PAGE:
Plant Parts You Eat
Let's Talk About It
This activity introduces students to the concept that foods we eat come from different parts of the plant, such as the roots, leaves, seeds, and flowers. By observing different plant-originated foods, students discover that the wide variety of foods we eat originated in many different and geographically separate parts of the world.
Stimulate a discussion about what students observed and reported by asking, Did the inside of your food item look different than the outside? Was your food item a seed, stem, root, leaf, grain, or flower? What are some ways your food item can be prepared to eat? Have each group share the information about its plant food with the rest of the class.
You may want to contribute some fun facts about plant parts and food. For instance, we know that potatoes are stems, not roots, because a potato in water will produce leaves at the top and roots at the bottom. Also, artichokes are similar to huge sunflower buds, and pineapples consist of the fleshy stems and flowers of a tropical plant.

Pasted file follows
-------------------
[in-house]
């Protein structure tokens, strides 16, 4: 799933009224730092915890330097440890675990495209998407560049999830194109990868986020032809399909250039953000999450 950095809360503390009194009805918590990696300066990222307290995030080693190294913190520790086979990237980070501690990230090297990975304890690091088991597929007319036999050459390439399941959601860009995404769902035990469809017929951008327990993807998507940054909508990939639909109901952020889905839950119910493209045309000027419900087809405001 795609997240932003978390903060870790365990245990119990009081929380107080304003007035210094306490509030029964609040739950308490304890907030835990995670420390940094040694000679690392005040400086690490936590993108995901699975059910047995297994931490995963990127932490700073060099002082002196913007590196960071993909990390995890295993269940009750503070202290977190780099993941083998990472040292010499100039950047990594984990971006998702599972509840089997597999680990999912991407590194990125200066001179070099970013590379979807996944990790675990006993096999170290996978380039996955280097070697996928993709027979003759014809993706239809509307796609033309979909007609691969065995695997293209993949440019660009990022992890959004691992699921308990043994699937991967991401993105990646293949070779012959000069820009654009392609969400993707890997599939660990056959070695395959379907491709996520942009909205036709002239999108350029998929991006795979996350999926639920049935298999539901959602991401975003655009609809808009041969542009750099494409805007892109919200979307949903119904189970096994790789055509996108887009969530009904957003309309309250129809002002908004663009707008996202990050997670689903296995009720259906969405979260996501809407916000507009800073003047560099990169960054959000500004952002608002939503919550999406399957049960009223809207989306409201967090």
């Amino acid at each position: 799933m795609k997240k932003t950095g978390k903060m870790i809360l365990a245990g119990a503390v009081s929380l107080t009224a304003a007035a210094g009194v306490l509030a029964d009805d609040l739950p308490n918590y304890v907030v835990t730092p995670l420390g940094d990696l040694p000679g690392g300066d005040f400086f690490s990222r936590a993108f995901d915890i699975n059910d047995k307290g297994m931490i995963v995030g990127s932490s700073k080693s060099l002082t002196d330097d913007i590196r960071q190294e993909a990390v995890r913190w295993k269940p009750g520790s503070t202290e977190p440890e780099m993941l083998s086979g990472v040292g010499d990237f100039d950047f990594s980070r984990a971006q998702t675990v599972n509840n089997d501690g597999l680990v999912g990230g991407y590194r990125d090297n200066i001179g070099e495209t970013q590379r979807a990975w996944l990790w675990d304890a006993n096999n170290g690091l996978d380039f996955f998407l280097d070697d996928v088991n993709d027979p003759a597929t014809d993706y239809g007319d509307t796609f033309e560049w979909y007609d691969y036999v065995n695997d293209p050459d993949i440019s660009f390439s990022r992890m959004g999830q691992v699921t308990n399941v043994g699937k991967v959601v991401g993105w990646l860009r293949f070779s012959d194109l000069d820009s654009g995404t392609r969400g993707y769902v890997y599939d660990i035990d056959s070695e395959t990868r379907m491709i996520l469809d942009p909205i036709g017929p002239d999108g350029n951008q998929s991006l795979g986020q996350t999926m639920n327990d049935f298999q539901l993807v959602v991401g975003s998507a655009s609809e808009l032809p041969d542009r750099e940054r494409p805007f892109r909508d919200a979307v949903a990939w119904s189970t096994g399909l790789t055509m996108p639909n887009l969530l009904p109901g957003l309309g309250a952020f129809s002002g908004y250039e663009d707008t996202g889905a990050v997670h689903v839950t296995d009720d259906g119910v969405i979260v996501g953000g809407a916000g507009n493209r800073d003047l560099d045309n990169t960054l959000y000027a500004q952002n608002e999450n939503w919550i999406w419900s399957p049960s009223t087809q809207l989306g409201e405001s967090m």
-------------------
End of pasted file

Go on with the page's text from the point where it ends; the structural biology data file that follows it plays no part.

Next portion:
- Moreno N., and B. Tharp. (2011). The Science of Food: Teacher’s Guide. Fourth edition. Baylor College of Medicine. ISBN: 978-1-888997-76-7.
- Photo courtesy of the Agricultural Research Service, U.S. Department of Agriculture. Public domain.
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Funded by the following grant(s)
My Health My World: National Dissemination
Grant Number: 5R25ES009259
The Environment as a Context for Opportunities in Schools
Grant Number: 5R25ES010698, R25ES06932